On imitation marketing and locally limited likelihood of confusion between the product get-up of “Mozartkugel” confectionery.


The city of Salzburg is not only the birthplace of Wolfgang Amadeus Mozart, but also home to one of Austria’s most famous sweets, the „(Salzburger) Mozartkugeln”. The Austrian Supreme Court (“OGH”) recently decided in a conflict between two Austrian producers of such sweets (case ref. 4 Ob152/17g, decision of 21.11.2017).

“Mozartkugel” has become generic for ball-shaped sweets with a chocolate cover and there are many variants on the market. However, only the Salzburg-based confectionery house Fürst, which relies on a recipe from 1890, may call its product the “Original Salzburg(er) Mozartkugel”. Fürst uses a signature silver tinfoil packaging with blue print on it, and registered this as a trademark for chocolate products and confectionery – as shown below.

Fürst sued its competitor, Braun, after Braun had changed its initial brown product packaging to a look-alike silver-tinfoil packaging as shown below, and sold it in an outlet close to one of Fürst’s four Salzburg outlets:

In addition, Braun’s Mozartkugeln did not originate from Salzburg, as the wording “SALZBURGER MOZARTKUGEL” on the packaging indicates, but were produced by a third party in the Austrian province of Upper Austria.

Fürst claimed that the use of Braun’s packaging leads to a likelihood of confusion with Fürst’s packaging and therefore constitutes unlawful imitation marketing (§ 2 Abs 3 Z 1 UWG which transposes Art 6 (2) (a) of the Unfair Commercial Practices Directive).

The lower Courts and the OGH agreed with Fürst. They found that the packaging of the two Mozartkugel products rendered a similar overall impression due to their (similar) material, shape and colour, and would thus confuse the relevant public. The device elements were more decisive for a finding of similarity than the – existing – differences between the word elements. Nor did it help Braun that its packaging comprised a figurative trademark consisting of its name and the wording “International Manufactured-Chocolates” mark, as depicted below.

Braun was ordered to cease offering its sign (i.e. the packaging) for chocolate and confectionery in the city of Salzburg. A nationwide injunction was only granted to prohibit Braun’s offering of “Salzburger Mozartkugeln” that do not originate from Salzburg.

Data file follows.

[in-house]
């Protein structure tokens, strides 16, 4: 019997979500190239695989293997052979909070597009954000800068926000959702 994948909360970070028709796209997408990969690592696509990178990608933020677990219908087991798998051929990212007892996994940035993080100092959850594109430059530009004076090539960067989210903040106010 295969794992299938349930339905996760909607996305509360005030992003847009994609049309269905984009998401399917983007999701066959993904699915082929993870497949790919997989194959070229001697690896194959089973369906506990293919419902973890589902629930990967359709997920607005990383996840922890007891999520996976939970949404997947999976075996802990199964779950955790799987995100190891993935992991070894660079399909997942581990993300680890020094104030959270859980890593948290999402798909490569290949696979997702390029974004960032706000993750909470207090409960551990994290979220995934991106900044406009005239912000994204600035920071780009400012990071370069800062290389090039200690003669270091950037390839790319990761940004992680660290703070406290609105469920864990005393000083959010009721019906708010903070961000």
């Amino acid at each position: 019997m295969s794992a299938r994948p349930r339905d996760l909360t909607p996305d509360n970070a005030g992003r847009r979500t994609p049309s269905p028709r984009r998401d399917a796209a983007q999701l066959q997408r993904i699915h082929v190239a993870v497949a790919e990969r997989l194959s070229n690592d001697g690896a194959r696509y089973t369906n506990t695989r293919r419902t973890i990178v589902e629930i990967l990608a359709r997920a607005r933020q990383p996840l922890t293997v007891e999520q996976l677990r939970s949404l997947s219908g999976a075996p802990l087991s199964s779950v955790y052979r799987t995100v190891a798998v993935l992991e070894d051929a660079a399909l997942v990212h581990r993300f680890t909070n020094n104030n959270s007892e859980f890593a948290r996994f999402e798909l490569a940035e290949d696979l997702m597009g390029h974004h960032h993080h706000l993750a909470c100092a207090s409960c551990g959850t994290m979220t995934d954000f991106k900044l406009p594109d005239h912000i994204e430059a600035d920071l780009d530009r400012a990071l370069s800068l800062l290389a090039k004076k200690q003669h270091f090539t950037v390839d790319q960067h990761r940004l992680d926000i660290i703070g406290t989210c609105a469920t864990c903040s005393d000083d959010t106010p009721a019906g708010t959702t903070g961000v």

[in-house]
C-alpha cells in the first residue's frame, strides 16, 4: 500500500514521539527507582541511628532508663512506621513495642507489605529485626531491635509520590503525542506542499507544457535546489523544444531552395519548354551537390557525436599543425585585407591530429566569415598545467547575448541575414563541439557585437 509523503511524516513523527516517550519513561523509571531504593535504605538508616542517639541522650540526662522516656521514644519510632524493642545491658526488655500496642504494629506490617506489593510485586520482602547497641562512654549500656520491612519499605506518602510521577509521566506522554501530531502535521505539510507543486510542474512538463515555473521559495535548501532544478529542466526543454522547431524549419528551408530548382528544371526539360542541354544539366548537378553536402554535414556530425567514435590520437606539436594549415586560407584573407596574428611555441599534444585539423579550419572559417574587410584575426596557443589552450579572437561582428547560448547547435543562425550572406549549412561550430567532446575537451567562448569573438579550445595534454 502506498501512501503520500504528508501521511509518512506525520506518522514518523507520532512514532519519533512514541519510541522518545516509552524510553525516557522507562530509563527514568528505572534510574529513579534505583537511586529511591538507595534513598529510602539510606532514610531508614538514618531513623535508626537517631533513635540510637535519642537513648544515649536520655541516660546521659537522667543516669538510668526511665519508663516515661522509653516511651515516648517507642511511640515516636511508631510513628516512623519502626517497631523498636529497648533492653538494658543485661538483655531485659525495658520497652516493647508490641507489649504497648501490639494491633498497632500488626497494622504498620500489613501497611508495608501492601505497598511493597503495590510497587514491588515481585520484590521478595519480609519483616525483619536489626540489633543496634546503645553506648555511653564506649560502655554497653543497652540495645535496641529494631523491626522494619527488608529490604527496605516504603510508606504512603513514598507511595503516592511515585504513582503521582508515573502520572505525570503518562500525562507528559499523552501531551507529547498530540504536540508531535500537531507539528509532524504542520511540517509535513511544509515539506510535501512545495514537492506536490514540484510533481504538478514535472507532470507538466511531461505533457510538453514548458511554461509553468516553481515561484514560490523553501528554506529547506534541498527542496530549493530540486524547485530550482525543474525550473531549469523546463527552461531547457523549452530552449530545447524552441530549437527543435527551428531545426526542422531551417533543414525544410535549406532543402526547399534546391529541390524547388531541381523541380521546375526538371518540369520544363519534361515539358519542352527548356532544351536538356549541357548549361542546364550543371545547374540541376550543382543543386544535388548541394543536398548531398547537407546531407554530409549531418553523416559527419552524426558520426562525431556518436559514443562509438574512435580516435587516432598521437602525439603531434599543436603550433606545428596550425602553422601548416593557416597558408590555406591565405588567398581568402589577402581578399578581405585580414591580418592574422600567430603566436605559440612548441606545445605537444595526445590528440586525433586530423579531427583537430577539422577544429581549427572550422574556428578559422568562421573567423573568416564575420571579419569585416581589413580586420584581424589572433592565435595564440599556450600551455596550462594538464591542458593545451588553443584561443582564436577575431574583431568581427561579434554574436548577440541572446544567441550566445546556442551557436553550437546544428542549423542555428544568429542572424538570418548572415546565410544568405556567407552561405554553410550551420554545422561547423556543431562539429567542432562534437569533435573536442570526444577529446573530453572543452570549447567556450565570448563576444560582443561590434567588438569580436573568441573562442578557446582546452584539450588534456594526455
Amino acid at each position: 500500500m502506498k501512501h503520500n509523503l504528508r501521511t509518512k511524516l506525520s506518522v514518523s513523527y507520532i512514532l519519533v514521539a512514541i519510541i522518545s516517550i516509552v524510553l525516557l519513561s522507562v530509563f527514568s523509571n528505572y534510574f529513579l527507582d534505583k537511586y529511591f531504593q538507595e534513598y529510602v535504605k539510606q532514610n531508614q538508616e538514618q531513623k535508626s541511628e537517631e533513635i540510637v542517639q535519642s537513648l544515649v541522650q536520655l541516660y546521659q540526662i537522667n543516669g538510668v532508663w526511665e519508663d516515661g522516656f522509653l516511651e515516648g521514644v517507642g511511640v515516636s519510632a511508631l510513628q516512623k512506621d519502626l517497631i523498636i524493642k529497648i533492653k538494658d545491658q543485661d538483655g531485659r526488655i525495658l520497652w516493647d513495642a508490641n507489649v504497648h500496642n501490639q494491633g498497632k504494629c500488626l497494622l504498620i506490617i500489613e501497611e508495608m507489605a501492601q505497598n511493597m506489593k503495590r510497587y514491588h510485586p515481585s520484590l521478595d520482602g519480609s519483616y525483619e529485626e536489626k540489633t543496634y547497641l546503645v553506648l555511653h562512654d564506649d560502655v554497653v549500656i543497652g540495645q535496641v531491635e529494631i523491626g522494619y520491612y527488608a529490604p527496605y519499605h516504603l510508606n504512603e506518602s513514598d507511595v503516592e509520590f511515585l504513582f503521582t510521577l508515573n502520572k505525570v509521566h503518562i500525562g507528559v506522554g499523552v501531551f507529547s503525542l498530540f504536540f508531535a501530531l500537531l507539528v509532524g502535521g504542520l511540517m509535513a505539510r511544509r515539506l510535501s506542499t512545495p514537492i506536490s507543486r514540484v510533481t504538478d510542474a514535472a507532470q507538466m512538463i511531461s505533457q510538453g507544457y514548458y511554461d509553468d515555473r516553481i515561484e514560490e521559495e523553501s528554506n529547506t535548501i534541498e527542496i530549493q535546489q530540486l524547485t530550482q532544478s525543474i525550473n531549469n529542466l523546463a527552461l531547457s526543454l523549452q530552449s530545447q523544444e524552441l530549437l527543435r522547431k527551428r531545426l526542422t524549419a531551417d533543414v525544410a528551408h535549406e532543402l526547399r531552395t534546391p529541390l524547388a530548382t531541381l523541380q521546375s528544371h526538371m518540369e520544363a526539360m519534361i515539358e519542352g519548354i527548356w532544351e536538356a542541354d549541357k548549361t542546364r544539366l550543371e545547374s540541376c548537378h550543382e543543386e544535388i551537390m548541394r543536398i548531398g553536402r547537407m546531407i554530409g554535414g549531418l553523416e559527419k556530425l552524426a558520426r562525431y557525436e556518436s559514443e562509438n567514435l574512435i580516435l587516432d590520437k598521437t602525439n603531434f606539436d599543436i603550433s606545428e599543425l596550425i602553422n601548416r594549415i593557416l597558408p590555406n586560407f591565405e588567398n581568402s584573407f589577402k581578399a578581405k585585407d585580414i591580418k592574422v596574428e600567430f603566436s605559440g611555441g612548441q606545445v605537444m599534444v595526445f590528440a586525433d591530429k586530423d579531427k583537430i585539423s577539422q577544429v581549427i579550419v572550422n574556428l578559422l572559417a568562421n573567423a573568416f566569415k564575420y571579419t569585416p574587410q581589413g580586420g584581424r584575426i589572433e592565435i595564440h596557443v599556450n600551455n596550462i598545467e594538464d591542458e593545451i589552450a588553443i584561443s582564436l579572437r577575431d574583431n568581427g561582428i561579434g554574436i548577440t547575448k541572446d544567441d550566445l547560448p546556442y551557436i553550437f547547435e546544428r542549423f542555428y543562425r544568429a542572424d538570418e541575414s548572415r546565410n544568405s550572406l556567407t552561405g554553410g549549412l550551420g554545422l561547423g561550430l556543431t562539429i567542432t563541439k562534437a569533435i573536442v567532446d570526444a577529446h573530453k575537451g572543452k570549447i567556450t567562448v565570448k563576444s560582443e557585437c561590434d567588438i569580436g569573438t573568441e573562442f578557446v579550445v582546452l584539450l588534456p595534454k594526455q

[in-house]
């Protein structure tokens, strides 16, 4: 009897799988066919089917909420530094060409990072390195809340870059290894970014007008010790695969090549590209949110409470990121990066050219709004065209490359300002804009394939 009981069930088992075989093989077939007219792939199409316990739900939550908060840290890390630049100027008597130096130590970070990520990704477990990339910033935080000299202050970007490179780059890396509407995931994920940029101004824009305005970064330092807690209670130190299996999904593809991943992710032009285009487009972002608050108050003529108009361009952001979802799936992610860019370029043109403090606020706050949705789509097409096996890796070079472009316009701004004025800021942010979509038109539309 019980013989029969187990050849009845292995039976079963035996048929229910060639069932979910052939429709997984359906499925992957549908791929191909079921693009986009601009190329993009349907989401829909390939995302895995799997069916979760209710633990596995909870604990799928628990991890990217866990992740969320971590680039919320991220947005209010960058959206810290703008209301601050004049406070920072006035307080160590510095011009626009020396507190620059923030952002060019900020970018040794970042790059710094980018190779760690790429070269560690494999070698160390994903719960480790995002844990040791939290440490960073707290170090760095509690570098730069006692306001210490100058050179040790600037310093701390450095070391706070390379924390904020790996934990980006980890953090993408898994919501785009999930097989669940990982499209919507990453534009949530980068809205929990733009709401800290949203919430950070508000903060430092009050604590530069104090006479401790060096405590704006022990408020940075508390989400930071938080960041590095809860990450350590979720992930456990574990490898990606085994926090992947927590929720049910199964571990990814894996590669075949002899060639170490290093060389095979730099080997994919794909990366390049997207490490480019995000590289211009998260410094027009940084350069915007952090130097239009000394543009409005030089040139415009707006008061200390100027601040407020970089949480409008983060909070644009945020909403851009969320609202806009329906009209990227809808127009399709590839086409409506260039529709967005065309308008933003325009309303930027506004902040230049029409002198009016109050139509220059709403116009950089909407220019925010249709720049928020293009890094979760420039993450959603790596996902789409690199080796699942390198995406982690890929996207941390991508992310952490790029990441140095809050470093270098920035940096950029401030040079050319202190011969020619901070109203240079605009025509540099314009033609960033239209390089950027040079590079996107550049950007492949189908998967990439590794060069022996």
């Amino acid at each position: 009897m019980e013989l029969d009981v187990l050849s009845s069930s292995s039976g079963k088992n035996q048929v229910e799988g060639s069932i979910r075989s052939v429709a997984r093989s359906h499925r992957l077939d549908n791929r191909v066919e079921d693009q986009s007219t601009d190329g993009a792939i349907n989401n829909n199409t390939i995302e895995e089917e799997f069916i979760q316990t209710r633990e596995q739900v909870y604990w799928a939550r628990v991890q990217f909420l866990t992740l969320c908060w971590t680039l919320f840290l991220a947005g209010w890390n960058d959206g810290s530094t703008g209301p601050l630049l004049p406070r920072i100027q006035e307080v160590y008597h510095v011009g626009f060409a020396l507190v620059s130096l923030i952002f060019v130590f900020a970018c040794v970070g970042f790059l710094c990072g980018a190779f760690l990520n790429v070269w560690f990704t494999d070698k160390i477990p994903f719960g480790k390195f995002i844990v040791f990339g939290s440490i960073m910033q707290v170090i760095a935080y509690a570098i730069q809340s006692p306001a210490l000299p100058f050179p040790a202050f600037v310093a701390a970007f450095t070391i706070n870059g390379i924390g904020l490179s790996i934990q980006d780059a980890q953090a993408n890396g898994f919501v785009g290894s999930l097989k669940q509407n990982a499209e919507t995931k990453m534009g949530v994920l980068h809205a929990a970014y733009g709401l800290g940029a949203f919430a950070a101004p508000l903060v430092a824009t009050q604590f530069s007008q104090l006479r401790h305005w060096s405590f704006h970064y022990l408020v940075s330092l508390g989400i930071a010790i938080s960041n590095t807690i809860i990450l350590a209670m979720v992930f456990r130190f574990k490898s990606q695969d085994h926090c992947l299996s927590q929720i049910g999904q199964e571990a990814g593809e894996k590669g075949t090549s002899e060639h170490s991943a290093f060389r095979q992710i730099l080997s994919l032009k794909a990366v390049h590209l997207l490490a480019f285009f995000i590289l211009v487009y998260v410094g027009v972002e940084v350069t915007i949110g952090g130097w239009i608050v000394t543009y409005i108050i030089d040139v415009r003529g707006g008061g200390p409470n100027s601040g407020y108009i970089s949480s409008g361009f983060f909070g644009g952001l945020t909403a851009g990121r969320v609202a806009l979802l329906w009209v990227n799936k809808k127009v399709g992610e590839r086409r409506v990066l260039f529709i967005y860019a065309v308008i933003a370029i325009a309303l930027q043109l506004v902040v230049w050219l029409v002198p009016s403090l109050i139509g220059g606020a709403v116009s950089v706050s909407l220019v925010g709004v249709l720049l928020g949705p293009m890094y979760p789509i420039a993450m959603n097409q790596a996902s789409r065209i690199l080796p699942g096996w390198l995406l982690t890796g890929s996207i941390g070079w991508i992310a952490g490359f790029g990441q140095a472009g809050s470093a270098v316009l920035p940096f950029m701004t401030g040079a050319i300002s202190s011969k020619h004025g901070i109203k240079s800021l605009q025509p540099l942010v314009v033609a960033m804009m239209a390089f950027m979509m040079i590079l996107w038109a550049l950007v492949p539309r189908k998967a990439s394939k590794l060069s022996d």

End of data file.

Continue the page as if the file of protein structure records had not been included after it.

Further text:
The locally limited prohibition was prompted by Fürst’s packaging only enjoying a local reputation in the city of Salzburg. Moreover, the Austrian case law on imitation marketing (which is an unfair competition concept, not one of trademark law) requires “actual confusion”: Only if the original product is actually known by a relevant part of the public, it will be associated with a specific producer, leading to confusion. Product packaging, which is not registered as a trademark, must have acquired distinctiveness to enjoy protection (4Ob227/12d – Tico Pop Lutscher). One wonders, however, if the OGH also wanted to transport those concepts of local limitation into trademark law.

The OGH mentions Fürst’s trademarks for its packaging, and that they enjoy protection already through registration, but then confirms that the (local) reputation, as ascertained by the lower instances, in any event constitutes acquired distinctiveness – limited, however, to Salzburg.

Notably, on appeal the OGH only checks whether the legal reasoning of the lower courts is sound and arguable, but not whether it is actually correct.

The discussion is reminiscent of the situation in an EU context where an EUTM that only has a reputation in a specific place in the EU cannot rely on this reputation in another place where the consumers are not even familiar with the mark (Case C-125/14, Iron & Smith  kft v. Unilever NV – see related blog post here). On the other hand, the Austrian trademark law does not provide for geographical limitations to the protection of registered Austrian marks (and the same appears to be true for national trademark laws of other EU Member States).


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